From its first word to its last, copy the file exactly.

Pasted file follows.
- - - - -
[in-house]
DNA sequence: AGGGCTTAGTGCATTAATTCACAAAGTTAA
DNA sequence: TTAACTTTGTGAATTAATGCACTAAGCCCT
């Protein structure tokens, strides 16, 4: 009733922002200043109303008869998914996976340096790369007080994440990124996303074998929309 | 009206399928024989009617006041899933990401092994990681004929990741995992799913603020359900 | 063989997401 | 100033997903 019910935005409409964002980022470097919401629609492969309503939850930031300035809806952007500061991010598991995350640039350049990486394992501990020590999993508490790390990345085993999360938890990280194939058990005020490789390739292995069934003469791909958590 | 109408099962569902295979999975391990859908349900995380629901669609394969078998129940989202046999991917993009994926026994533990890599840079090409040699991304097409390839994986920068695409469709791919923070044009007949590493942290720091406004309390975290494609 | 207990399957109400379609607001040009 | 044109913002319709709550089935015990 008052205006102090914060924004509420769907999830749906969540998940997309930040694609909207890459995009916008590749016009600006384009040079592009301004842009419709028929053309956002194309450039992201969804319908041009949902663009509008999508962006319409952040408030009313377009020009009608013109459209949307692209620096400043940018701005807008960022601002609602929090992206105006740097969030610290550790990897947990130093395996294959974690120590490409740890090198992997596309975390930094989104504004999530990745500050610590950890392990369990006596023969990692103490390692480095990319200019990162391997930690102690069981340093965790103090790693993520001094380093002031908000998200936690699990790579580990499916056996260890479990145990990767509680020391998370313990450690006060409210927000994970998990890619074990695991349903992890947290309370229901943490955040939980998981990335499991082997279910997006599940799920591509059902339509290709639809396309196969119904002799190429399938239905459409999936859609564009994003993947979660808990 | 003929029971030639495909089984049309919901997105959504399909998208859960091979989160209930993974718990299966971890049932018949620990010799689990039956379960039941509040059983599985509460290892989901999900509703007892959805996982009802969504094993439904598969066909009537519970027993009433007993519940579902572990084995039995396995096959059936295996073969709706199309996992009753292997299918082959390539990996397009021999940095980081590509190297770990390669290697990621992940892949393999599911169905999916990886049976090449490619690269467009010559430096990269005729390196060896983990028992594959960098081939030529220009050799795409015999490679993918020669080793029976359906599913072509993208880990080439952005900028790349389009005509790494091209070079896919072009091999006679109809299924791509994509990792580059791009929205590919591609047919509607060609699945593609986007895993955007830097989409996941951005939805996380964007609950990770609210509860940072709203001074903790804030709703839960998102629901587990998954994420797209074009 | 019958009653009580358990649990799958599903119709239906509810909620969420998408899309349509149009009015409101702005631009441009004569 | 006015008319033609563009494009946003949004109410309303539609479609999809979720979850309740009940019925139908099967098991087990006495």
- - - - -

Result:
[in-house]
DNA sequence: AGGGCTTAGTGCATTAATTCACAAAGTTAA
DNA sequence: TTAACTTTGTGAATTAATGCACTAAGCCCT
């Protein structure tokens, strides 16, 4: 009733922002200043109303008869998914996976340096790369007080994440990124996303074998929309 | 009206399928024989009617006041899933990401092994990681004929990741995992799913603020359900 | 063989997401 | 100033997903 019910935005409409964002980022470097919401629609492969309503939850930031300035809806952007500061991010598991995350640039350049990486394992501990020590999993508490790390990345085993999360938890990280194939058990005020490789390739292995069934003469791909958590 | 109408099962569902295979999975391990859908349900995380629901669609394969078998129940989202046999991917993009994926026994533990890599840079090409040699991304097409390839994986920068695409469709791919923070044009007949590493942290720091406004309390975290494609 | 207990399957109400379609607001040009 | 044109913002319709709550089935015990 008052205006102090914060924004509420769907999830749906969540998940997309930040694609909207890459995009916008590749016009600006384009040079592009301004842009419709028929053309956002194309450039992201969804319908041009949902663009509008999508962006319409952040408030009313377009020009009608013109459209949307692209620096400043940018701005807008960022601002609602929090992206105006740097969030610290550790990897947990130093395996294959974690120590490409740890090198992997596309975390930094989104504004999530990745500050610590950890392990369990006596023969990692103490390692480095990319200019990162391997930690102690069981340093965790103090790693993520001094380093002031908000998200936690699990790579580990499916056996260890479990145990990767509680020391998370313990450690006060409210927000994970998990890619074990695991349903992890947290309370229901943490955040939980998981990335499991082997279910997006599940799920591509059902339509290709639809396309196969119904002799190429399938239905459409999936859609564009994003993947979660808990 | 003929029971030639495909089984049309919901997105959504399909998208859960091979989160209930993974718990299966971890049932018949620990010799689990039956379960039941509040059983599985509460290892989901999900509703007892959805996982009802969504094993439904598969066909009537519970027993009433007993519940579902572990084995039995396995096959059936295996073969709706199309996992009753292997299918082959390539990996397009021999940095980081590509190297770990390669290697990621992940892949393999599911169905999916990886049976090449490619690269467009010559430096990269005729390196060896983990028992594959960098081939030529220009050799795409015999490679993918020669080793029976359906599913072509993208880990080439952005900028790349389009005509790494091209070079896919072009091999006679109809299924791509994509990792580059791009929205590919591609047919509607060609699945593609986007895993955007830097989409996941951005939805996380964007609950990770609210509860940072709203001074903790804030709703839960998102629901587990998954994420797209074009 | 019958009653009580358990649990799958599903119709239906509810909620969420998408899309349509149009009015409101702005631009441009004569 | 006015008319033609563009494009946003949004109410309303539609479609999809979720979850309740009940019925139908099967098991087990006495």